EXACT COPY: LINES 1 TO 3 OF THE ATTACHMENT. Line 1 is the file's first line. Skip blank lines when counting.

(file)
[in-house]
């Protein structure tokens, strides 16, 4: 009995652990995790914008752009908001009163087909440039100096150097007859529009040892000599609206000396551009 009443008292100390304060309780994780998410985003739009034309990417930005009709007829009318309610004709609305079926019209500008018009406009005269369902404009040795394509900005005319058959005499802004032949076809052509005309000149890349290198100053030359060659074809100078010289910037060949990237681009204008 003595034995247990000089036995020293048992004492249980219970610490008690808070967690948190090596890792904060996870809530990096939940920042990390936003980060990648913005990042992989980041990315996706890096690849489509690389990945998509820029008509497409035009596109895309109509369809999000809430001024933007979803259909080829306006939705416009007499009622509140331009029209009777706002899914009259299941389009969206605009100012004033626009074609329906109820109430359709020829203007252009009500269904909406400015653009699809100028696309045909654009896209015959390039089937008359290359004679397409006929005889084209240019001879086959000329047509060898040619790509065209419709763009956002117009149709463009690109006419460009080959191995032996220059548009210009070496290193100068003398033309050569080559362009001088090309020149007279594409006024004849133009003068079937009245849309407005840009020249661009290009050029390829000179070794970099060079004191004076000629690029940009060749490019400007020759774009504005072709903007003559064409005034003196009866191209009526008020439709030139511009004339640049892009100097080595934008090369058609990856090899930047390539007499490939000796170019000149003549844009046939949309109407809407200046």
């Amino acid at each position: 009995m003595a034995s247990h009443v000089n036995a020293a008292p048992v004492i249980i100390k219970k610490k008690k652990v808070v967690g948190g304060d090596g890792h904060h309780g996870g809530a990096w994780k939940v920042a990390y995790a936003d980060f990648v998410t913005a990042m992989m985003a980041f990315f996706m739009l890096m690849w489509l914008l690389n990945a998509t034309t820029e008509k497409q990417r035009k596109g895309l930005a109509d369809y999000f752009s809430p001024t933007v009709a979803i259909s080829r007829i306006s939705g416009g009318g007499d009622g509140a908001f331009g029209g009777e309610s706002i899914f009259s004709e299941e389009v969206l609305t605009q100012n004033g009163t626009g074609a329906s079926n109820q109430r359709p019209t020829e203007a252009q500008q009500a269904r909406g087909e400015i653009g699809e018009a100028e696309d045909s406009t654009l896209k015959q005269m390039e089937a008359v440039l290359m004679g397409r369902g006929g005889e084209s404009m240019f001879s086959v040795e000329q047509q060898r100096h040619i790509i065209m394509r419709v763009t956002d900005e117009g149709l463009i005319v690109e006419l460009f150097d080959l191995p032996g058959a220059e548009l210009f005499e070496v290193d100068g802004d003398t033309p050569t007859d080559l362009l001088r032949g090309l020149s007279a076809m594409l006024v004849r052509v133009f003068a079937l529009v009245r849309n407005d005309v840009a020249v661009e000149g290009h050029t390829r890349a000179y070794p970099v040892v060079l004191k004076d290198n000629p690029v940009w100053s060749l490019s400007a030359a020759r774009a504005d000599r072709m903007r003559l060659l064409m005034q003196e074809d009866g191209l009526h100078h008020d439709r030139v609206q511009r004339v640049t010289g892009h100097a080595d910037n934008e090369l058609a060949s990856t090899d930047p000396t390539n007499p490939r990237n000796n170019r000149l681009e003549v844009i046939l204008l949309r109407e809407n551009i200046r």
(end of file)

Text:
[in-house]
């Protein structure tokens, strides 16, 4: 009995652990995790914008752009908001009163087909440039100096150097007859529009040892000599609206000396551009 009443008292100390304060309780994780998410985003739009034309990417930005009709007829009318309610004709609305079926019209500008018009406009005269369902404009040795394509900005005319058959005499802004032949076809052509005309000149890349290198100053030359060659074809100078010289910037060949990237681009204008 003595034995247990000089036995020293048992004492249980219970610490008690808070967690948190090596890792904060996870809530990096939940920042990390936003980060990648913005990042992989980041990315996706890096690849489509690389990945998509820029008509497409035009596109895309109509369809999000809430001024933007979803259909080829306006939705416009007499009622509140331009029209009777706002899914009259299941389009969206605009100012004033626009074609329906109820109430359709020829203007252009009500269904909406400015653009699809100028696309045909654009896209015959390039089937008359290359004679397409006929005889084209240019001879086959000329047509060898040619790509065209419709763009956002117009149709463009690109006419460009080959191995032996220059548009210009070496290193100068003398033309050569080559362009001088090309020149007279594409006024004849133009003068079937009245849309407005840009020249661009290009050029390829000179070794970099060079004191004076000629690029940009060749490019400007020759774009504005072709903007003559064409005034003196009866191209009526008020439709030139511009004339640049892009100097080595934008090369058609990856090899930047390539007499490939000796170019000149003549844009046939949309109407809407200046």
């Amino acid at each position: 009995m003595a034995s247990h009443v000089n036995a020293a008292p048992v004492i249980i100390k219970k610490k008690k652990v808070v967690g948190g304060d090596g890792h904060h309780g996870g809530a990096w994780k939940v920042a990390y995790a936003d980060f990648v998410t913005a990042m992989m985003a980041f990315f996706m739009l890096m690849w489509l914008l690389n990945a998509t034309t820029e008509k497409q990417r035009k596109g895309l930005a109509d369809y999000f752009s809430p001024t933007v009709a979803i259909s080829r007829i306006s939705g416009g009318g007499d009622g509140a908001f331009g029209g009777e309610s706002i899914f009259s004709e299941e389009v969206l609305t605009q100012n004033g009163t626009g074609a329906s079926n109820q109430r359709p019209t020829e203007a252009q500008q009500a269904r909406g087909e400015i653009g699809e018009a100028e696309d045909s406009t654009l896209k015959q005269m390039e089937a008359v440039l290359m004679g397409r369902g006929g005889e084209s404009m240019f001879s086959v040795e000329q047509q060898r100096h040619i790509i065209m394509r419709v763009t956002d900005e117009g149709l463009i005319v690109e006419l460009f150097d080959l191995p032996g058959a220059e548009l210009f005499e070496v290193d100068g802004d003398t033309p050569t007859d080559l362009l001088r032949g090309l020149s007279a076809m594409l006024v004849r052509v133009f003068a079937l529009v009245r849309n407005d005309v840009a020249v661009e000149g290009h050029t390829r890349a000179y070794p970099v040892v060079l004191k004076d290198n000629p690029v940009w100053s060749l490019s400007a030359a020759r774009a504005d000599r072709m903007r003559l060659l064409m005034q003196e074809d009866g191209l009526h100078h008020d439709r030139v609206q511009r004339v640049t010289g892009h100097a080595d910037n934008e090369l058609a060949s990856t090899d930047p000396t390539n007499p490939r990237n000796n170019r000149l681009e003549v844009i046939l204008l949309r109407e809407n551009i200046r």